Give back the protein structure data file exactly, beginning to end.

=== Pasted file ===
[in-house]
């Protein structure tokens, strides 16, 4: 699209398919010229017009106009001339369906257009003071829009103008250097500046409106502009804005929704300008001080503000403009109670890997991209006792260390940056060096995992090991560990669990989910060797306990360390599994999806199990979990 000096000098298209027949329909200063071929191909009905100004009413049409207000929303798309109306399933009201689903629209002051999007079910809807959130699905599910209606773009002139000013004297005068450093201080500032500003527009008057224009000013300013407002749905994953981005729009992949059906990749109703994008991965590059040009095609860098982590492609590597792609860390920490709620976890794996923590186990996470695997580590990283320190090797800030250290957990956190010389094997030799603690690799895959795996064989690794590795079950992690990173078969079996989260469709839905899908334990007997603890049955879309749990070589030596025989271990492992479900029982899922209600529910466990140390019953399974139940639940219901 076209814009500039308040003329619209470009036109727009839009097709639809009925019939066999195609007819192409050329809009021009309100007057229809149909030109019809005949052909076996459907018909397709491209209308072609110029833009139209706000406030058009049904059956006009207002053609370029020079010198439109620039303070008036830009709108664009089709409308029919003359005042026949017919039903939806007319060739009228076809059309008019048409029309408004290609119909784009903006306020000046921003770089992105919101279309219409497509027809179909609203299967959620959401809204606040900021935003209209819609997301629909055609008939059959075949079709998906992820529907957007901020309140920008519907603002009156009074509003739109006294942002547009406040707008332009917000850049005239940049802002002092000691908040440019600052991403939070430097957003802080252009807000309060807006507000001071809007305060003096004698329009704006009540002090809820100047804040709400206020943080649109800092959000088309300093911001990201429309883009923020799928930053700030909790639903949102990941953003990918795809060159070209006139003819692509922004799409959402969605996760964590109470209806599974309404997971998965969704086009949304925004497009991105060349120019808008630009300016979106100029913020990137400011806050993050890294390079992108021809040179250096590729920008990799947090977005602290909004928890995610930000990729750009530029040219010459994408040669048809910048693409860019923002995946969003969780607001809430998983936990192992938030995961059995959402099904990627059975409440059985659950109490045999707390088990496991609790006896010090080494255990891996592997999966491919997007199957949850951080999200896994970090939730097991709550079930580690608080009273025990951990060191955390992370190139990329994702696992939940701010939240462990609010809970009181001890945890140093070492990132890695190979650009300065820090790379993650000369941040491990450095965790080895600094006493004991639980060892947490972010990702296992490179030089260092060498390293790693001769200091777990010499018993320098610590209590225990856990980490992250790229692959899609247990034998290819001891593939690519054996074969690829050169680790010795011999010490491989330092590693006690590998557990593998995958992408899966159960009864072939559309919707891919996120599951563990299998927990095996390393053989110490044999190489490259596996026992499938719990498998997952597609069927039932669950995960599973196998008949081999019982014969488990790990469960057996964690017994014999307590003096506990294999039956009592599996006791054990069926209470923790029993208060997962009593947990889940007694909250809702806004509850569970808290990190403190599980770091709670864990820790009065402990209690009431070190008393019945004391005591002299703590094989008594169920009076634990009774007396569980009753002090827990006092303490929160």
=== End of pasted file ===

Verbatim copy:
[in-house]
């Protein structure tokens, strides 16, 4: 699209398919010229017009106009001339369906257009003071829009103008250097500046409106502009804005929704300008001080503000403009109670890997991209006792260390940056060096995992090991560990669990989910060797306990360390599994999806199990979990 000096000098298209027949329909200063071929191909009905100004009413049409207000929303798309109306399933009201689903629209002051999007079910809807959130699905599910209606773009002139000013004297005068450093201080500032500003527009008057224009000013300013407002749905994953981005729009992949059906990749109703994008991965590059040009095609860098982590492609590597792609860390920490709620976890794996923590186990996470695997580590990283320190090797800030250290957990956190010389094997030799603690690799895959795996064989690794590795079950992690990173078969079996989260469709839905899908334990007997603890049955879309749990070589030596025989271990492992479900029982899922209600529910466990140390019953399974139940639940219901 076209814009500039308040003329619209470009036109727009839009097709639809009925019939066999195609007819192409050329809009021009309100007057229809149909030109019809005949052909076996459907018909397709491209209308072609110029833009139209706000406030058009049904059956006009207002053609370029020079010198439109620039303070008036830009709108664009089709409308029919003359005042026949017919039903939806007319060739009228076809059309008019048409029309408004290609119909784009903006306020000046921003770089992105919101279309219409497509027809179909609203299967959620959401809204606040900021935003209209819609997301629909055609008939059959075949079709998906992820529907957007901020309140920008519907603002009156009074509003739109006294942002547009406040707008332009917000850049005239940049802002002092000691908040440019600052991403939070430097957003802080252009807000309060807006507000001071809007305060003096004698329009704006009540002090809820100047804040709400206020943080649109800092959000088309300093911001990201429309883009923020799928930053700030909790639903949102990941953003990918795809060159070209006139003819692509922004799409959402969605996760964590109470209806599974309404997971998965969704086009949304925004497009991105060349120019808008630009300016979106100029913020990137400011806050993050890294390079992108021809040179250096590729920008990799947090977005602290909004928890995610930000990729750009530029040219010459994408040669048809910048693409860019923002995946969003969780607001809430998983936990192992938030995961059995959402099904990627059975409440059985659950109490045999707390088990496991609790006896010090080494255990891996592997999966491919997007199957949850951080999200896994970090939730097991709550079930580690608080009273025990951990060191955390992370190139990329994702696992939940701010939240462990609010809970009181001890945890140093070492990132890695190979650009300065820090790379993650000369941040491990450095965790080895600094006493004991639980060892947490972010990702296992490179030089260092060498390293790693001769200091777990010499018993320098610590209590225990856990980490992250790229692959899609247990034998290819001891593939690519054996074969690829050169680790010795011999010490491989330092590693006690590998557990593998995958992408899966159960009864072939559309919707891919996120599951563990299998927990095996390393053989110490044999190489490259596996026992499938719990498998997952597609069927039932669950995960599973196998008949081999019982014969488990790990469960057996964690017994014999307590003096506990294999039956009592599996006791054990069926209470923790029993208060997962009593947990889940007694909250809702806004509850569970808290990190403190599980770091709670864990820790009065402990209690009431070190008393019945004391005591002299703590094989008594169920009076634990009774007396569980009753002090827990006092303490929160």